- The Washington Times - Friday, July 24, 2009

ANALYSIS/OPINION:

Misunderstanding the important health care and insurance issues makes it far likelier our Congress will make the wrong programmatic choices. Nevertheless, and as with too many other complex problems, Congress still seems to favor sweeping, comprehensive solutions. But it simply won’t work for health care.

A much better approach is to address one insurance/health-related problem at a time: Here’s a list of basic issues we need to understand much better — and think much harder about — before we require people to participate in, and pay for, a new health insurance system.

c We know millions of people don’t have health insurance, but we really don’t know why. Our assumption is that they can’t afford it or can’t get it because of “insurability” issues, or both. We need to have an accurate breakdown before we impose a legislative solution — this because it impacts dramatically on the range of choices that are required, or desirable, in any solution, let alone the costs. For example: Do we bring people “in” who can afford it but choose not to — do we make everybody pay? Asking a question like “would you like to have health insurance” isn’t helpful, any more than “would you like to have free health insurance.”

c If we are truly concerned about our “public health” — and we have to because of its national and homeland security aspects — we should design a limited but effective public health system that will allow, if not require, everyone to have a certain level of protection from a consensus list of diseases, beginning at infancy. This won’t cost a lot of money, whether done by the federal, state or local governments. What must be at the core of such a program is the universal requirement that it be done. We should begin with this very basic, but very important step.

c The private health insurance industry is regulated by the states and has been since the 1940s. What fundamental legal changes are going to be required to adjust — or even affect indirectly — this relationship and how are they best accomplished?

c Why not study objectively and ascertain the incremental costs and public/private financing options associated with a gradual, phased-in approach of bringing Medicare eligibility down to age 60 or even 55?

c The lowest cost per person for large health insurance pools is for very young people, and it is large enough that comprehensive “student insurance” type coverage could be available (even required) for everyone in that age group (say, ages 5 to 25) at very affordable rates, regardless of “insurability” issues. Again, an important interim step.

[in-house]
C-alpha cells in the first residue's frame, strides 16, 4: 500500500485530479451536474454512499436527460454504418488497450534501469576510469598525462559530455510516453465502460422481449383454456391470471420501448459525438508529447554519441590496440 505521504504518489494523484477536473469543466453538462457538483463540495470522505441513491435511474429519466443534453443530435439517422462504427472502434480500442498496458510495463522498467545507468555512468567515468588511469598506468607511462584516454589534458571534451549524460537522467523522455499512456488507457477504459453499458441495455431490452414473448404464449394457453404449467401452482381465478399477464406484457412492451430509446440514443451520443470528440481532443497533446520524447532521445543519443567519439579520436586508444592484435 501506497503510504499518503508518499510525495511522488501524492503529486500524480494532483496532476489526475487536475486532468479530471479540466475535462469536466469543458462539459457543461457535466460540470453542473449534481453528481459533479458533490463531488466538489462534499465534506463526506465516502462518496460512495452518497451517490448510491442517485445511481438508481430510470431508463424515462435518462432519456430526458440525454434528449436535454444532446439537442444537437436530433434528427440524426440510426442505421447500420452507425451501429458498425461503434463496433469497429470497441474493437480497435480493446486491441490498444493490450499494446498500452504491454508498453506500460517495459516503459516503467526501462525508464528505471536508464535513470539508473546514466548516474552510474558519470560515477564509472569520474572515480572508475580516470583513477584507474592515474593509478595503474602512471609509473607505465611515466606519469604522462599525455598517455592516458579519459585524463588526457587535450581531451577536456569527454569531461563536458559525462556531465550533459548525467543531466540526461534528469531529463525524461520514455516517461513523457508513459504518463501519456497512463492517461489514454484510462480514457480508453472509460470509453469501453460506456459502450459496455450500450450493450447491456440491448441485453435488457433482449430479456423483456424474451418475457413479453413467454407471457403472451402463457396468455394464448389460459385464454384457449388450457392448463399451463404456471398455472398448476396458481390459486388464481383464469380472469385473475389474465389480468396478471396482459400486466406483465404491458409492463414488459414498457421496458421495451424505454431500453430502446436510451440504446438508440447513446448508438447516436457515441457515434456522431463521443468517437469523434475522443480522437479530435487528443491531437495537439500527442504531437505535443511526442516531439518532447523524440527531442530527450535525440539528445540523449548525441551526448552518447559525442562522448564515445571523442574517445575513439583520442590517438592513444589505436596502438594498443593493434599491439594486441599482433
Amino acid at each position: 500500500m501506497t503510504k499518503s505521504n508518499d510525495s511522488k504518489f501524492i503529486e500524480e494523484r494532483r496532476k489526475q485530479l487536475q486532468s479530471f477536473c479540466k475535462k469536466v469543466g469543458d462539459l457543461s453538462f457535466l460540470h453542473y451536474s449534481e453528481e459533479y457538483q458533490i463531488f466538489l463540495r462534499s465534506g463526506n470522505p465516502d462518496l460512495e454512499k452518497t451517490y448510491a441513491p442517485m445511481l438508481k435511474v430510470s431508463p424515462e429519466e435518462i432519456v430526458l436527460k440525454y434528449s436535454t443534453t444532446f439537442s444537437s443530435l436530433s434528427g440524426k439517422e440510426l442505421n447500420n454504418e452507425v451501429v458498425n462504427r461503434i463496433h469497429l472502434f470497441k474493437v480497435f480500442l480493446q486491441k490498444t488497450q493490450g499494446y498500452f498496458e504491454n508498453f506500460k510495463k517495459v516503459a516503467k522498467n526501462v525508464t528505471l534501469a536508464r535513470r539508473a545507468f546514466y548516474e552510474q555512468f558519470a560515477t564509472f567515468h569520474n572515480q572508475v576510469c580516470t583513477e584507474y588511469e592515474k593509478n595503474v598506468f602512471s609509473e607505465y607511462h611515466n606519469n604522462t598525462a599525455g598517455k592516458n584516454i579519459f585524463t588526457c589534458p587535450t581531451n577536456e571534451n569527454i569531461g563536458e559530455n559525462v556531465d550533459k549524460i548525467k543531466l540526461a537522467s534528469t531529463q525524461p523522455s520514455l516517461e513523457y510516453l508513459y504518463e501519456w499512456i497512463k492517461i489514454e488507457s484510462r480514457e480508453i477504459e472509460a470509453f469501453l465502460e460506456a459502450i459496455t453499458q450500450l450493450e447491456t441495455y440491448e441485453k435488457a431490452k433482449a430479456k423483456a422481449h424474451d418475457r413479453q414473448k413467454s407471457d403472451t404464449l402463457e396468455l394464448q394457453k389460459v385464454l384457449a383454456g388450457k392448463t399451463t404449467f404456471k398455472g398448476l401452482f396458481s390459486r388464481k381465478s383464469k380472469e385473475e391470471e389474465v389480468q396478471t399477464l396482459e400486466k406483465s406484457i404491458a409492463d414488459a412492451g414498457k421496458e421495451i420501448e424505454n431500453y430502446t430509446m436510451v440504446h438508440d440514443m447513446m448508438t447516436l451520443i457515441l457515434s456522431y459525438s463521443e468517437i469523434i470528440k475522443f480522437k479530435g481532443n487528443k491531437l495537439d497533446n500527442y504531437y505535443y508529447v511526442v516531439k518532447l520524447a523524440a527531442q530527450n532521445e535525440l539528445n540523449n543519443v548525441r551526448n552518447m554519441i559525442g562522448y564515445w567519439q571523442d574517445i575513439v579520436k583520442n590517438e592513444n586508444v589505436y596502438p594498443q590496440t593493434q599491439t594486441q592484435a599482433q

c “Major medical”-type health coverage — because of its larger deductibles and higher cost sharing — is also very low cost compared with more routine care coverage. Again, and keeping with the basic insurance principle of insuring the largest loss exposure first, shouldn’t we explore the costs of requiring working people to buy this type of coverage — if we decide that new contributory and mandatory requirements are necessary at all?

c Why not explore the applicability of “assigned risks” in the health insurance field, similar to the concept for motor vehicles liability insurance? This spreads the costs and makes it far easier to insure people who are otherwise uninsurable by private companies.

c Health insurance is not the same as health care, and we don’t know whether our health care system will be able to provide the care necessary for vastly expanded heath insurance coverage. Unless we are able to get our arms around this issue, we really won’t know whether any solution we decide on will, or can, “work.” The data we need for this equation will also allow us to determine the longer-term requirements for heath care research, education and training.

c Perhaps the easiest and most equitable “fix” that our health care system could make is to require providers to adjust their billing practices in accordance to those used and approved by Medicare and the largest private health insurance providers. Why should someone with no insurance get stuck with the largest bills? In other words, give everyone the benefit of the “adjustments” made by Medicare. This could affect the health insurance equation in a number of ways, including allowing more people to responsibly “self insure” more of their medical care — and perhaps buy major medical coverage for the rest.

c When we had the option — just a few years ago — to study the various ways to insure people for drugs and medications, we ended up choosing a very high cost and inefficient way to address the problem, at least for those covered by Medicare. Meanwhile, the drug companies are working another closed-door “deal” with the Congress.

Instead, shouldn’t we be studying very carefully how to improve and lower the cost of this kind of coverage so that it could be a truly affordable part of health insurance coverage for other categories of Americans? Of relevance to this study would be how the Veterans Affairs and the Defense departments provide low-cost prescription services to their eligible beneficiaries.

c So-called “long-term care insurance,” while popular politically, is not near as important as the other issues listed above, and we should address those first. While certainly not unimportant, long-term care insurance is not where we should spend our precious “first dollars” toward the health insurance needs of the American people.

In sum, we should address our health care and insurance issues incrementally — doing the research needed to make cost-responsible decisions as we go, perhaps with test programs. And we have to be flexible enough to adjust our system when we need to. We simply can’t afford not to do so.

Daniel Gallington is a senior fellow at the Potomac Institute for Policy Studies in Arlington.

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